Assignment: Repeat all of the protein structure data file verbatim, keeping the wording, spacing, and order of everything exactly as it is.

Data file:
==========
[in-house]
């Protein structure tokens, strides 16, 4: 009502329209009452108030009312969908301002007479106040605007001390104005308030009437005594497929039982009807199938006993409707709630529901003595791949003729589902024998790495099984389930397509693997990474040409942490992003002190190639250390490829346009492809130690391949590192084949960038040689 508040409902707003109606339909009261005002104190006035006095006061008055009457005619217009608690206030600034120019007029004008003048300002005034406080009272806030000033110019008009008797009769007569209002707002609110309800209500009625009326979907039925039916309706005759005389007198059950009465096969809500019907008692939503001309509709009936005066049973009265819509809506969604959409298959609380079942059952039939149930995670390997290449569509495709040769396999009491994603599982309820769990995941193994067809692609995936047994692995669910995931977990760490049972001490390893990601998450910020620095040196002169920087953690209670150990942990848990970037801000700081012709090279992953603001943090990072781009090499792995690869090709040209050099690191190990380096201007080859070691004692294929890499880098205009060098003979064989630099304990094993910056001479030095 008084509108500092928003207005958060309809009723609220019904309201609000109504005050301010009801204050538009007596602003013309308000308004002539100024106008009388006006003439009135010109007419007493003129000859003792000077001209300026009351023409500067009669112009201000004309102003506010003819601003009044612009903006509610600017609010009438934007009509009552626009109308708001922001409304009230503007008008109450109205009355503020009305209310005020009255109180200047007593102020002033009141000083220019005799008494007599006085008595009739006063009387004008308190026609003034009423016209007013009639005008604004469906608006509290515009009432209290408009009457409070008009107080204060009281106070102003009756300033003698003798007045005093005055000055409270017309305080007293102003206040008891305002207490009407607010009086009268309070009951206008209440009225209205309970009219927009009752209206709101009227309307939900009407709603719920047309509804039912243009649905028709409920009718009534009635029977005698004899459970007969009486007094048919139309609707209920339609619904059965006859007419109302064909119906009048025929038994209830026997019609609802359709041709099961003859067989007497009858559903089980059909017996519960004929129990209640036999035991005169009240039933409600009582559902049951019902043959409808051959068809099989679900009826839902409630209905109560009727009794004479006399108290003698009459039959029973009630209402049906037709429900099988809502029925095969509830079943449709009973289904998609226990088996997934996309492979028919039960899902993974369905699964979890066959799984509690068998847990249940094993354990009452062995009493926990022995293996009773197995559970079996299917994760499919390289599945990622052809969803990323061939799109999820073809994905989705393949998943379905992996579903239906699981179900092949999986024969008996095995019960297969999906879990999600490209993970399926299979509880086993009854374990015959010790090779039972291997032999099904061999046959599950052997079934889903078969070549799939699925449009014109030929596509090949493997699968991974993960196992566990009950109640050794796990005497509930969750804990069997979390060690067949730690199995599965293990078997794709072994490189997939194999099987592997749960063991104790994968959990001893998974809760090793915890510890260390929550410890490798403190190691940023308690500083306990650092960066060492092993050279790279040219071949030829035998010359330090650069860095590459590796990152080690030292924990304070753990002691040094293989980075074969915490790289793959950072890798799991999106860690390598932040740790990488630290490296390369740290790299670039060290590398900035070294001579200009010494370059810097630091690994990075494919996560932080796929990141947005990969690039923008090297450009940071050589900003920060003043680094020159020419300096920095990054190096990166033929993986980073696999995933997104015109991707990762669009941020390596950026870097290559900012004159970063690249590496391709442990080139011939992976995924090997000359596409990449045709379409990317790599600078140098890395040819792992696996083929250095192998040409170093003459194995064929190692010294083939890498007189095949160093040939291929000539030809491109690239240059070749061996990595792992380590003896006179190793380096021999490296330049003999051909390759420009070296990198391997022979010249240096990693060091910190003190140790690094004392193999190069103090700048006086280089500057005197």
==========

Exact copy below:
[in-house]
């Protein structure tokens, strides 16, 4: 009502329209009452108030009312969908301002007479106040605007001390104005308030009437005594497929039982009807199938006993409707709630529901003595791949003729589902024998790495099984389930397509693997990474040409942490992003002190190639250390490829346009492809130690391949590192084949960038040689 508040409902707003109606339909009261005002104190006035006095006061008055009457005619217009608690206030600034120019007029004008003048300002005034406080009272806030000033110019008009008797009769007569209002707002609110309800209500009625009326979907039925039916309706005759005389007198059950009465096969809500019907008692939503001309509709009936005066049973009265819509809506969604959409298959609380079942059952039939149930995670390997290449569509495709040769396999009491994603599982309820769990995941193994067809692609995936047994692995669910995931977990760490049972001490390893990601998450910020620095040196002169920087953690209670150990942990848990970037801000700081012709090279992953603001943090990072781009090499792995690869090709040209050099690191190990380096201007080859070691004692294929890499880098205009060098003979064989630099304990094993910056001479030095 008084509108500092928003207005958060309809009723609220019904309201609000109504005050301010009801204050538009007596602003013309308000308004002539100024106008009388006006003439009135010109007419007493003129000859003792000077001209300026009351023409500067009669112009201000004309102003506010003819601003009044612009903006509610600017609010009438934007009509009552626009109308708001922001409304009230503007008008109450109205009355503020009305209310005020009255109180200047007593102020002033009141000083220019005799008494007599006085008595009739006063009387004008308190026609003034009423016209007013009639005008604004469906608006509290515009009432209290408009009457409070008009107080204060009281106070102003009756300033003698003798007045005093005055000055409270017309305080007293102003206040008891305002207490009407607010009086009268309070009951206008209440009225209205309970009219927009009752209206709101009227309307939900009407709603719920047309509804039912243009649905028709409920009718009534009635029977005698004899459970007969009486007094048919139309609707209920339609619904059965006859007419109302064909119906009048025929038994209830026997019609609802359709041709099961003859067989007497009858559903089980059909017996519960004929129990209640036999035991005169009240039933409600009582559902049951019902043959409808051959068809099989679900009826839902409630209905109560009727009794004479006399108290003698009459039959029973009630209402049906037709429900099988809502029925095969509830079943449709009973289904998609226990088996997934996309492979028919039960899902993974369905699964979890066959799984509690068998847990249940094993354990009452062995009493926990022995293996009773197995559970079996299917994760499919390289599945990622052809969803990323061939799109999820073809994905989705393949998943379905992996579903239906699981179900092949999986024969008996095995019960297969999906879990999600490209993970399926299979509880086993009854374990015959010790090779039972291997032999099904061999046959599950052997079934889903078969070549799939699925449009014109030929596509090949493997699968991974993960196992566990009950109640050794796990005497509930969750804990069997979390060690067949730690199995599965293990078997794709072994490189997939194999099987592997749960063991104790994968959990001893998974809760090793915890510890260390929550410890490798403190190691940023308690500083306990650092960066060492092993050279790279040219071949030829035998010359330090650069860095590459590796990152080690030292924990304070753990002691040094293989980075074969915490790289793959950072890798799991999106860690390598932040740790990488630290490296390369740290790299670039060290590398900035070294001579200009010494370059810097630091690994990075494919996560932080796929990141947005990969690039923008090297450009940071050589900003920060003043680094020159020419300096920095990054190096990166033929993986980073696999995933997104015109991707990762669009941020390596950026870097290559900012004159970063690249590496391709442990080139011939992976995924090997000359596409990449045709379409990317790599600078140098890395040819792992696996083929250095192998040409170093003459194995064929190692010294083939890498007189095949160093040939291929000539030809491109690239240059070749061996990595792992380590003896006179190793380096021999490296330049003999051909390759420009070296990198391997022979010249240096990693060091910190003190140790690094004392193999190069103090700048006086280089500057005197």